Tuesday, 21 June 2011

Ooohhh thaaa’s a big un.

The Safari only saw the Sparrowhawk’s tail on Patch 1 this morning. Not much happening down there although a few Blackbirds hopped about hopefully after the overnight rain. A Wren and a Robin sang as did a Blackcap. The Great Spotted Woodpecker seems to have moved on.
Patch 2 wasn’t much more exciting, a pair of Common Terns dipped, hovered and swooped above the waves but never actually caught anything. As they did their stuff in front of us giving quite a good show an adult Gannet carved its way through the troughs beyond them...and that was about it.
No Patch 2 lunchtime visit today as we safaried further afield to have a look at the huge orchid that has appeared near the golf course...and what a beauty it is...a real whopper.
The welly is placed as near as possible without risking any damage so you can see how tall the plant actually is.
But is it a true Common Spotted Orchid or some kind of wacky hybrid?

Any orchid specialists out there? Suffice to say it’s growing in an area where no orchids have ever been recorded in before and apparently there is another more normally sized one nearby that we couldn’t find. The lowest leaves have large ‘typical’ spots on them; the higher leaves only have smaller faint spots.

Whatever it might be it sure is a stunner.

In the immediate vicinity of the orchid were some Meadowsweet plants, some of which had this orange stuff on them which appeared to make the leaves turn upside down…at first we thought it might be due to a mining caterpillar but on closer inspection we’re pretty sure it’s actually a species of Rust fungus.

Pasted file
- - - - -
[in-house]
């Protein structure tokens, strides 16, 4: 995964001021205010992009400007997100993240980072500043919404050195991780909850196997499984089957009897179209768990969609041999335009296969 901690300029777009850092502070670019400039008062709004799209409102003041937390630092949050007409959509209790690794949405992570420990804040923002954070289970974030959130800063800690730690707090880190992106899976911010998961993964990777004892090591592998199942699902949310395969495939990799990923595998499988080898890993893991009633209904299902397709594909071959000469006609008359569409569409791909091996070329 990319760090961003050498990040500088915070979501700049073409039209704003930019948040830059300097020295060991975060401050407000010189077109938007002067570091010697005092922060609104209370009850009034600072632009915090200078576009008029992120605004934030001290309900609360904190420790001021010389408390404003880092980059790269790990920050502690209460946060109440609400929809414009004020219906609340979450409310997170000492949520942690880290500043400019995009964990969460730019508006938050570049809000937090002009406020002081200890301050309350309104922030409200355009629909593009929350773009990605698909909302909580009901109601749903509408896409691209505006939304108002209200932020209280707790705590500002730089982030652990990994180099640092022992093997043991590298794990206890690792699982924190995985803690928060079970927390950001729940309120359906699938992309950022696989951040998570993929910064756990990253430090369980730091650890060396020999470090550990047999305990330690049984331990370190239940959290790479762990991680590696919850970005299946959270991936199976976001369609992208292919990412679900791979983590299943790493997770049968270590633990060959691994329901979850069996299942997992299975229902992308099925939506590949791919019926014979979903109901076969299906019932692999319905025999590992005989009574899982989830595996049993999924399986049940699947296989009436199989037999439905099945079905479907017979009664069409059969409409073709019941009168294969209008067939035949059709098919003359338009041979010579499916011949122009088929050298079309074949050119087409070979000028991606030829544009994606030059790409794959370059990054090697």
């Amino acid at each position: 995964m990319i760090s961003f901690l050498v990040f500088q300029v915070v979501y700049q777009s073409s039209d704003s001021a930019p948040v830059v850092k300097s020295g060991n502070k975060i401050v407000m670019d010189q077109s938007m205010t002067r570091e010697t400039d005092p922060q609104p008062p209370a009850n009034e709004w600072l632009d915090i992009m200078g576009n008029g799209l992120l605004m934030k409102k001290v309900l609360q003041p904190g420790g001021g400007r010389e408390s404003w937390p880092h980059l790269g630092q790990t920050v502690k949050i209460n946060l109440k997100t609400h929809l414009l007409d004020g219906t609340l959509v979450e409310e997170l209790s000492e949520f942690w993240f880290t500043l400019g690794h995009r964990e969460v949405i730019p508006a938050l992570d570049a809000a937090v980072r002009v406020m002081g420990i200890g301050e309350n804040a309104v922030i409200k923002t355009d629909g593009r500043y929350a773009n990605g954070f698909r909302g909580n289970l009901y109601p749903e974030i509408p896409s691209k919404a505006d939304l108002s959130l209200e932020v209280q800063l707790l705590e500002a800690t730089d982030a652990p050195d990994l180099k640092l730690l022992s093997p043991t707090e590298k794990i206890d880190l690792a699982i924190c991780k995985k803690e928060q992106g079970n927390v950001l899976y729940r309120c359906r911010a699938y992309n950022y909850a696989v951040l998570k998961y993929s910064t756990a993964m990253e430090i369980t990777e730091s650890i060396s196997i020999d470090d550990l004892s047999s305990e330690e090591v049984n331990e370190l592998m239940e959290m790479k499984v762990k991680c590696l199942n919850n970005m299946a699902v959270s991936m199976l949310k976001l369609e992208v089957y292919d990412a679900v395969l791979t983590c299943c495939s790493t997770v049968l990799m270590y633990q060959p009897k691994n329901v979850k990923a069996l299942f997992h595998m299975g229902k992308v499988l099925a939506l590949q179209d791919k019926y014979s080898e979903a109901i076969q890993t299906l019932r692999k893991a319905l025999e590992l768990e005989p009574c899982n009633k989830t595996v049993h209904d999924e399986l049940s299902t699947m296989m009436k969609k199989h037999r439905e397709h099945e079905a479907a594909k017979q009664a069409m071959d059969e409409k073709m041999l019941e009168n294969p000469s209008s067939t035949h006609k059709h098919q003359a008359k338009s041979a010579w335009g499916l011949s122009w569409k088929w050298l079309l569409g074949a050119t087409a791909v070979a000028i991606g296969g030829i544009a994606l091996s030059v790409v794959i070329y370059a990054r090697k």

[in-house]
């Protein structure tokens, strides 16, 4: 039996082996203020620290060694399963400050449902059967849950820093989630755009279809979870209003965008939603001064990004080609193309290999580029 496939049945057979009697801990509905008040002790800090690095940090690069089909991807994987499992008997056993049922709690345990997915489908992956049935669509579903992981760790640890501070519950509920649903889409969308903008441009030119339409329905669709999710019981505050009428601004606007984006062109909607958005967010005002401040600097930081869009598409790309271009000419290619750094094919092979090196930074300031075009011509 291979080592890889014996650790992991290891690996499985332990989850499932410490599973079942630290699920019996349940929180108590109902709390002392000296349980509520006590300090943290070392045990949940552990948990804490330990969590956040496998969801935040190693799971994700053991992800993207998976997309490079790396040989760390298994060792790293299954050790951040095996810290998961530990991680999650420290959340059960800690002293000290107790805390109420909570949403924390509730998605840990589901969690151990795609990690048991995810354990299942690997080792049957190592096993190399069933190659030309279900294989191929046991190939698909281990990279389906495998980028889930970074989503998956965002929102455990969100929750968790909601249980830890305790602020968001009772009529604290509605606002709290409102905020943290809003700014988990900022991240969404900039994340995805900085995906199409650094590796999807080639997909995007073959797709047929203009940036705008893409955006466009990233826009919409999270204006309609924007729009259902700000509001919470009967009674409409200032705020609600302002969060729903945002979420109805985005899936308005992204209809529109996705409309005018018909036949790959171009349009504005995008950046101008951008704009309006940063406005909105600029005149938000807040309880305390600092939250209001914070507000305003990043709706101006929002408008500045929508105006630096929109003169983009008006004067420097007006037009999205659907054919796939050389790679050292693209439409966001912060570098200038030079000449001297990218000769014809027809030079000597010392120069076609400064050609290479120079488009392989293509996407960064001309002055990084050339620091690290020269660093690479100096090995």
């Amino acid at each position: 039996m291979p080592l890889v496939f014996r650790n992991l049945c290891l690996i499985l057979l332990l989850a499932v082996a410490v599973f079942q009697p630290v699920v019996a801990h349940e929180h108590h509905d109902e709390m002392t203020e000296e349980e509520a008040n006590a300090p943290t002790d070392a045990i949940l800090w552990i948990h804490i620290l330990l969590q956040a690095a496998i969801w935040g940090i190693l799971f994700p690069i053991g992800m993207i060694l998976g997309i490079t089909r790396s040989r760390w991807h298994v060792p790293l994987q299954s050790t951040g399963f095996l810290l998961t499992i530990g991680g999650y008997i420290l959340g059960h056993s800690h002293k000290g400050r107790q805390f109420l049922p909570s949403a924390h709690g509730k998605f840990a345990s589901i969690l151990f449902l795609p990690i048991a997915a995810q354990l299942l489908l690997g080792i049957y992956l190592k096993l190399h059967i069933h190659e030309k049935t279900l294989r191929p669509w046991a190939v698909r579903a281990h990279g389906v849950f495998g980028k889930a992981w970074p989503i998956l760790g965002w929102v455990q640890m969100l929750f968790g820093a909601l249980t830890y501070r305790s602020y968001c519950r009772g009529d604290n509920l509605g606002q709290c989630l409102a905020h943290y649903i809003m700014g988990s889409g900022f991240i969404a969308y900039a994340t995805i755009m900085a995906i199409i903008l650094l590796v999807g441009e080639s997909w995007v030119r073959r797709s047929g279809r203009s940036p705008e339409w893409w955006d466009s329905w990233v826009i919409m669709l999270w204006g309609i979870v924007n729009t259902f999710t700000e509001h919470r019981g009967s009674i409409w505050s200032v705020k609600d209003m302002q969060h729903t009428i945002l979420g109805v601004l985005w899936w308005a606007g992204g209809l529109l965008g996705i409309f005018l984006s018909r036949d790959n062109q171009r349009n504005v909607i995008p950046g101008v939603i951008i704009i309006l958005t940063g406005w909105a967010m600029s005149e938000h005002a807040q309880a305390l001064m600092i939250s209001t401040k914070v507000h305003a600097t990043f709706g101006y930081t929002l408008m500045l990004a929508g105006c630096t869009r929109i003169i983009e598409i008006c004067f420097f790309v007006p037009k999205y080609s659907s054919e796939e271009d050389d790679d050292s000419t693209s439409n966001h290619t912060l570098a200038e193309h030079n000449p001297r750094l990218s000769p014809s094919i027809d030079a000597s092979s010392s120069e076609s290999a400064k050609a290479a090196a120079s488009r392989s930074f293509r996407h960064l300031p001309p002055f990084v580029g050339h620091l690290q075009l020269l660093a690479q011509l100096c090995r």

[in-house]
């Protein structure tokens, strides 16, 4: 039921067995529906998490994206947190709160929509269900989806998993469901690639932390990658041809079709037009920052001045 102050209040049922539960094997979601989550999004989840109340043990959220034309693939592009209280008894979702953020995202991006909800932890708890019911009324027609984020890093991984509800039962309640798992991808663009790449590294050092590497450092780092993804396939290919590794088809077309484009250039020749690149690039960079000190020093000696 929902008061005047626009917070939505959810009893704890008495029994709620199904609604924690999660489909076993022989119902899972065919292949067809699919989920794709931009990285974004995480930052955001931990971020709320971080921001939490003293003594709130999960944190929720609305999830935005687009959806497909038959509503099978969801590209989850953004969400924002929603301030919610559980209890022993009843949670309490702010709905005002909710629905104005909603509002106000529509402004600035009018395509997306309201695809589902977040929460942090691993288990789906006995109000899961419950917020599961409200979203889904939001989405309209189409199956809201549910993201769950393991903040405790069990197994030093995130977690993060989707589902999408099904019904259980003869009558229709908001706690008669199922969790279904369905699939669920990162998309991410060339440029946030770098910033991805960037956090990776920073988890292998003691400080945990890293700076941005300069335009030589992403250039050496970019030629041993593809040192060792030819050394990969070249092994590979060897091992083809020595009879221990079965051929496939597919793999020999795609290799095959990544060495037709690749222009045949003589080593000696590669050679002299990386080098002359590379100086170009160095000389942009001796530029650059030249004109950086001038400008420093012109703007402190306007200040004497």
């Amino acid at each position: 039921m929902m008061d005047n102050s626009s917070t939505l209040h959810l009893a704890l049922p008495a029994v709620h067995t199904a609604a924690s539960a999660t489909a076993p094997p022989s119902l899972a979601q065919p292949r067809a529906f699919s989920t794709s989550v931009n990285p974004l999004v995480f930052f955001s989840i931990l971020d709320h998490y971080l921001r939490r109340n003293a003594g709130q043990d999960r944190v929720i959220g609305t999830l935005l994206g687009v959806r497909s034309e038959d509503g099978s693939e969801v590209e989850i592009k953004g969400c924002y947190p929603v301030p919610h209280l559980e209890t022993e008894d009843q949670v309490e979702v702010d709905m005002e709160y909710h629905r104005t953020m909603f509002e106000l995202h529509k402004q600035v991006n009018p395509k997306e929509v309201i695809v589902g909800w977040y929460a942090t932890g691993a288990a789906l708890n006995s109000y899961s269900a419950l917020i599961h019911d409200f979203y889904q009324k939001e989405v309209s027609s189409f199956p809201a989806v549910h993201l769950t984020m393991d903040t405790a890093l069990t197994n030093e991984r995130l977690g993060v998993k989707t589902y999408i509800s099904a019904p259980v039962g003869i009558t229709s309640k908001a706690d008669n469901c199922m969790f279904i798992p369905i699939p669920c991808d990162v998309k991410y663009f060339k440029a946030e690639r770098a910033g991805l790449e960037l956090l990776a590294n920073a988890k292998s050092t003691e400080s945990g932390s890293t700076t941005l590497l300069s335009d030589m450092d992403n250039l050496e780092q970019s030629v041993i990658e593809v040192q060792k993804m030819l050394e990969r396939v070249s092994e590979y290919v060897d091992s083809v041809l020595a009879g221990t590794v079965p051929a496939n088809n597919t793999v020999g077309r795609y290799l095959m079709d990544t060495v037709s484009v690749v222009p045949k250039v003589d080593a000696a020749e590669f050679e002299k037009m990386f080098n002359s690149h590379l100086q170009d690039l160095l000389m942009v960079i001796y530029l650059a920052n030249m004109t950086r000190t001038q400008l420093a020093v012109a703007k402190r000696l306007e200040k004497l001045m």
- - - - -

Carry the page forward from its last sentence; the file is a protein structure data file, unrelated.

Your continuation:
Also there was a large Ichneumon Wasp pokin about with its antennae all over the surface of several Dock leaves, not sure what it was after, looked far too big to be interested in tiny leaf mine larvae – but you never know. Almost got a pic.
This Cranefly caught our attention with its Woodpigeon-like white stripe across its wings, don’t recall every noticing one like that before but to be honest we’ve never really looked too hard at Craneflies.


Walking through the vegetation disturbed a large number of micro moths and whilst trying to see where one had landed we noticed this little fella peeking out from under a Coltsfoot leaf, a little gentle wrangling later and he was posing like a super-model.


Plenty of his chums were clambering about in the wet grass underfoot so we carefully retraced our steps.
A few minutes of warm sunshine brought out the damselflies; mostly Blue Tails with much smaller numbers of Common Blue/Azure Damselflies, there were many tenerals. This pair were first spotted flying in tandem before landing on a leaf in range of the lens…pity we chopped her wing tips off; a hazard of holding the camera at arm’s length at a jaunty angle and not being able to see the screen…lucky we got any sort of pics as over half we took were well out of focus, or at least the subject was a variety of leaves weren’t; has to be said though that little beep is worth its weight in gold in situations like this.

Where to next? More no news from the patches probably.
In the meantime let us know what’s stupendously tall in your outback.

4 comments:

cliff said...

I can just picture you standing on one leg whilst taking that 1st photo of the Lesser spotted welly Orchid :-)

Your Cranefly is a bobby dazzler, after checking my books I reckon it's one of the Ctenophora species - possibly C. pectinicornis.

Cliff

Stephen Dunstan said...

Presumably the same type of hybrid orchid that featured recently on Mersey Birdblog.

Stephen

Lancashire and Lakeland Outback Adventure Wildlife Safaris said...

Thanks Cliff...

Was thinking along those lines myself Stephen.

Cheers

D

Anno Brandreth said...

what you got there me ole fruit is Meadowsweet rust fungus (Triphragmium ulmariae), relatively common but unrecorded...